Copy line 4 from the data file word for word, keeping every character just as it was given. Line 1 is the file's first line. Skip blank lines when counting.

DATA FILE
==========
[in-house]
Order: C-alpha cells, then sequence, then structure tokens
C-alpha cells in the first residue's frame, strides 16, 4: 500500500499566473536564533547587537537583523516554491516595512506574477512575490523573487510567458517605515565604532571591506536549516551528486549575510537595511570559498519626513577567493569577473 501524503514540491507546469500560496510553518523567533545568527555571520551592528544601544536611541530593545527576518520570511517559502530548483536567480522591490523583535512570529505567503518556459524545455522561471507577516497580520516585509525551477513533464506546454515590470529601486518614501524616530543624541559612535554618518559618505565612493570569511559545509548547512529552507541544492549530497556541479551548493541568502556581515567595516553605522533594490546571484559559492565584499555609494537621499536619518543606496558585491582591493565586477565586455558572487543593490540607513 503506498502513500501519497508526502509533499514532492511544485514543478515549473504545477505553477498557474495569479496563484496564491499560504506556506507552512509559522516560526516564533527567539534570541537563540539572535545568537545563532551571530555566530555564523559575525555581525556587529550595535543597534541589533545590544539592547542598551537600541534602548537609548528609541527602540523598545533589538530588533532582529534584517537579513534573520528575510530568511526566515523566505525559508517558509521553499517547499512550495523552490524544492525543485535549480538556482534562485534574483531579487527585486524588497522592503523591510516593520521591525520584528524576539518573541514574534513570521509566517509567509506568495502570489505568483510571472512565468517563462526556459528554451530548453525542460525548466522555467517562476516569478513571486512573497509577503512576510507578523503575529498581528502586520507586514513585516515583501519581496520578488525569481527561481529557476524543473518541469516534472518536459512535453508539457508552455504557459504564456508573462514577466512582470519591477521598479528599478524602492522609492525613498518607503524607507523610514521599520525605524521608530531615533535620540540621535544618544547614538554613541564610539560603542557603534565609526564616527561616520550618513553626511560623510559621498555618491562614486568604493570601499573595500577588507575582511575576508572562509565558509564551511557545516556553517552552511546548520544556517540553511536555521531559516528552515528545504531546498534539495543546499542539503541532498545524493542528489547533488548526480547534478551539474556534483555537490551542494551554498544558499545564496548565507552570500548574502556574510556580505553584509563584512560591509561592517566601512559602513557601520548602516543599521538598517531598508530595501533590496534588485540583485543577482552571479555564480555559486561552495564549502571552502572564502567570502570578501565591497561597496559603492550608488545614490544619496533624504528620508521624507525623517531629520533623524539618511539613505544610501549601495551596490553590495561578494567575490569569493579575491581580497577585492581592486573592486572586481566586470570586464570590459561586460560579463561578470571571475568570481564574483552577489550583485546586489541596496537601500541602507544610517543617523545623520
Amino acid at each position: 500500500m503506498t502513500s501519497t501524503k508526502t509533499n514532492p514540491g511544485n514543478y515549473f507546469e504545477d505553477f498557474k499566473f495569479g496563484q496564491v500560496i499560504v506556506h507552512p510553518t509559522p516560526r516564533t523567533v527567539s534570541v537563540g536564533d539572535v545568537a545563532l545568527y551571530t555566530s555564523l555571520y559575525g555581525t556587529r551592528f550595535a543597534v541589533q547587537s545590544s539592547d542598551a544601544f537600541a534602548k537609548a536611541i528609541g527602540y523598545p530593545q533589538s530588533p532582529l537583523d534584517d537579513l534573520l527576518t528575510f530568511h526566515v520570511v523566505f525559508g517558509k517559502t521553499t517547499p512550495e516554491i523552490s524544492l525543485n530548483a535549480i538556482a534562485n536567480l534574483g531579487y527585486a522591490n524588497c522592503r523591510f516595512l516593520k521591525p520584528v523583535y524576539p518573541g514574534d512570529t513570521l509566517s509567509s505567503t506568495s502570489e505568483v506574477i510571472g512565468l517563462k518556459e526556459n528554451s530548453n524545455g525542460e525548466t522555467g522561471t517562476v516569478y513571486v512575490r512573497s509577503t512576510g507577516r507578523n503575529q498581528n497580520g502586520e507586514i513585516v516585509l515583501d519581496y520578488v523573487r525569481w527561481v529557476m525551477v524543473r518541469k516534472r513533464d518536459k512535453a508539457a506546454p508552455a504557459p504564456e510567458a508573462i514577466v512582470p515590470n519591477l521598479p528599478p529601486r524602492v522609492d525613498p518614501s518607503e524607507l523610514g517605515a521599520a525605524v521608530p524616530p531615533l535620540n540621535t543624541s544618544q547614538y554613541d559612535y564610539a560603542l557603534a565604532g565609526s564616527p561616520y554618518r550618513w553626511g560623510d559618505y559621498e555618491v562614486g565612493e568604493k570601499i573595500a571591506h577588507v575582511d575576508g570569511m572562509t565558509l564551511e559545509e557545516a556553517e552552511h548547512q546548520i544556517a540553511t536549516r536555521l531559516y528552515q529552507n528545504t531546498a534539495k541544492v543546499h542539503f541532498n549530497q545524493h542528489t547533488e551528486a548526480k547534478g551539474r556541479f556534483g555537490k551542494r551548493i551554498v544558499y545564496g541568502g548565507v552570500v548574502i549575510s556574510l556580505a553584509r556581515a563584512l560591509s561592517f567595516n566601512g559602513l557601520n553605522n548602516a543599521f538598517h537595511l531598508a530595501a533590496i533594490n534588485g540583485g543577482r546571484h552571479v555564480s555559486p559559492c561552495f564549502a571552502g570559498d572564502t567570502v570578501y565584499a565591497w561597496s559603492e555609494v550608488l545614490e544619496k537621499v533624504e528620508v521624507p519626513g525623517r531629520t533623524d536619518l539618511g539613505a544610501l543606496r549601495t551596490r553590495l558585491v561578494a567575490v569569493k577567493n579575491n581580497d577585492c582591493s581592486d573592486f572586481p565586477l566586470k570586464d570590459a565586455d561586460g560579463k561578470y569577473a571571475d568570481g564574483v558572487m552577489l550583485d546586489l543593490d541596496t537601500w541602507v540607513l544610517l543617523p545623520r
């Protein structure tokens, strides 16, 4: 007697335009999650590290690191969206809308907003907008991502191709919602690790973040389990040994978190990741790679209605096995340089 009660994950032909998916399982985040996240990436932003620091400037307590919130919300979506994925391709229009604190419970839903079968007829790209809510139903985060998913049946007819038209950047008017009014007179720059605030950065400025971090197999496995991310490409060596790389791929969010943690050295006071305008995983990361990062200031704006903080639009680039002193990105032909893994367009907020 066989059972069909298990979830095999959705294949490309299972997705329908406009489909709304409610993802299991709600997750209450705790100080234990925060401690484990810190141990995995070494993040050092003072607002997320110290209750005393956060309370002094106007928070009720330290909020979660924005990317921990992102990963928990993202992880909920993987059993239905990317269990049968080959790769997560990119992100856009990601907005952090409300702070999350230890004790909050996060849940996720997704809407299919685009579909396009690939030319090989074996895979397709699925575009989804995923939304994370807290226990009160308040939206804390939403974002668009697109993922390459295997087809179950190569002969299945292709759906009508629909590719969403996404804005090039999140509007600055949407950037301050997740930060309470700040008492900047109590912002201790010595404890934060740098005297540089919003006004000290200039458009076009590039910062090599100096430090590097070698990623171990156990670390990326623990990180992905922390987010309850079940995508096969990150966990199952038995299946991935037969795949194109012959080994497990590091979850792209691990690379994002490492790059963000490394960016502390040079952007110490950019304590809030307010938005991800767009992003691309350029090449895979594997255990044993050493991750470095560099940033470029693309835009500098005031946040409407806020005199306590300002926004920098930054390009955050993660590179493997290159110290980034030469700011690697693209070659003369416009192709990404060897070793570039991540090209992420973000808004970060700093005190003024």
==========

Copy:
Amino acid at each position: 500500500m503506498t502513500s501519497t501524503k508526502t509533499n514532492p514540491g511544485n514543478y515549473f507546469e504545477d505553477f498557474k499566473f495569479g496563484q496564491v500560496i499560504v506556506h507552512p510553518t509559522p516560526r516564533t523567533v527567539s534570541v537563540g536564533d539572535v545568537a545563532l545568527y551571530t555566530s555564523l555571520y559575525g555581525t556587529r551592528f550595535a543597534v541589533q547587537s545590544s539592547d542598551a544601544f537600541a534602548k537609548a536611541i528609541g527602540y523598545p530593545q533589538s530588533p532582529l537583523d534584517d537579513l534573520l527576518t528575510f530568511h526566515v520570511v523566505f525559508g517558509k517559502t521553499t517547499p512550495e516554491i523552490s524544492l525543485n530548483a535549480i538556482a534562485n536567480l534574483g531579487y527585486a522591490n524588497c522592503r523591510f516595512l516593520k521591525p520584528v523583535y524576539p518573541g514574534d512570529t513570521l509566517s509567509s505567503t506568495s502570489e505568483v506574477i510571472g512565468l517563462k518556459e526556459n528554451s530548453n524545455g525542460e525548466t522555467g522561471t517562476v516569478y513571486v512575490r512573497s509577503t512576510g507577516r507578523n503575529q498581528n497580520g502586520e507586514i513585516v516585509l515583501d519581496y520578488v523573487r525569481w527561481v529557476m525551477v524543473r518541469k516534472r513533464d518536459k512535453a508539457a506546454p508552455a504557459p504564456e510567458a508573462i514577466v512582470p515590470n519591477l521598479p528599478p529601486r524602492v522609492d525613498p518614501s518607503e524607507l523610514g517605515a521599520a525605524v521608530p524616530p531615533l535620540n540621535t543624541s544618544q547614538y554613541d559612535y564610539a560603542l557603534a565604532g565609526s564616527p561616520y554618518r550618513w553626511g560623510d559618505y559621498e555618491v562614486g565612493e568604493k570601499i573595500a571591506h577588507v575582511d575576508g570569511m572562509t565558509l564551511e559545509e557545516a556553517e552552511h548547512q546548520i544556517a540553511t536549516r536555521l531559516y528552515q529552507n528545504t531546498a534539495k541544492v543546499h542539503f541532498n549530497q545524493h542528489t547533488e551528486a548526480k547534478g551539474r556541479f556534483g555537490k551542494r551548493i551554498v544558499y545564496g541568502g548565507v552570500v548574502i549575510s556574510l556580505a553584509r556581515a563584512l560591509s561592517f567595516n566601512g559602513l557601520n553605522n548602516a543599521f538598517h537595511l531598508a530595501a533590496i533594490n534588485g540583485g543577482r546571484h552571479v555564480s555559486p559559492c561552495f564549502a571552502g570559498d572564502t567570502v570578501y565584499a565591497w561597496s559603492e555609494v550608488l545614490e544619496k537621499v533624504e528620508v521624507p519626513g525623517r531629520t533623524d536619518l539618511g539613505a544610501l543606496r549601495t551596490r553590495l558585491v561578494a567575490v569569493k577567493n579575491n581580497d577585492c582591493s581592486d573592486f572586481p565586477l566586470k570586464d570590459a565586455d561586460g560579463k561578470y569577473a571571475d568570481g564574483v558572487m552577489l550583485d546586489l543593490d541596496t537601500w541602507v540607513l544610517l543617523p545623520r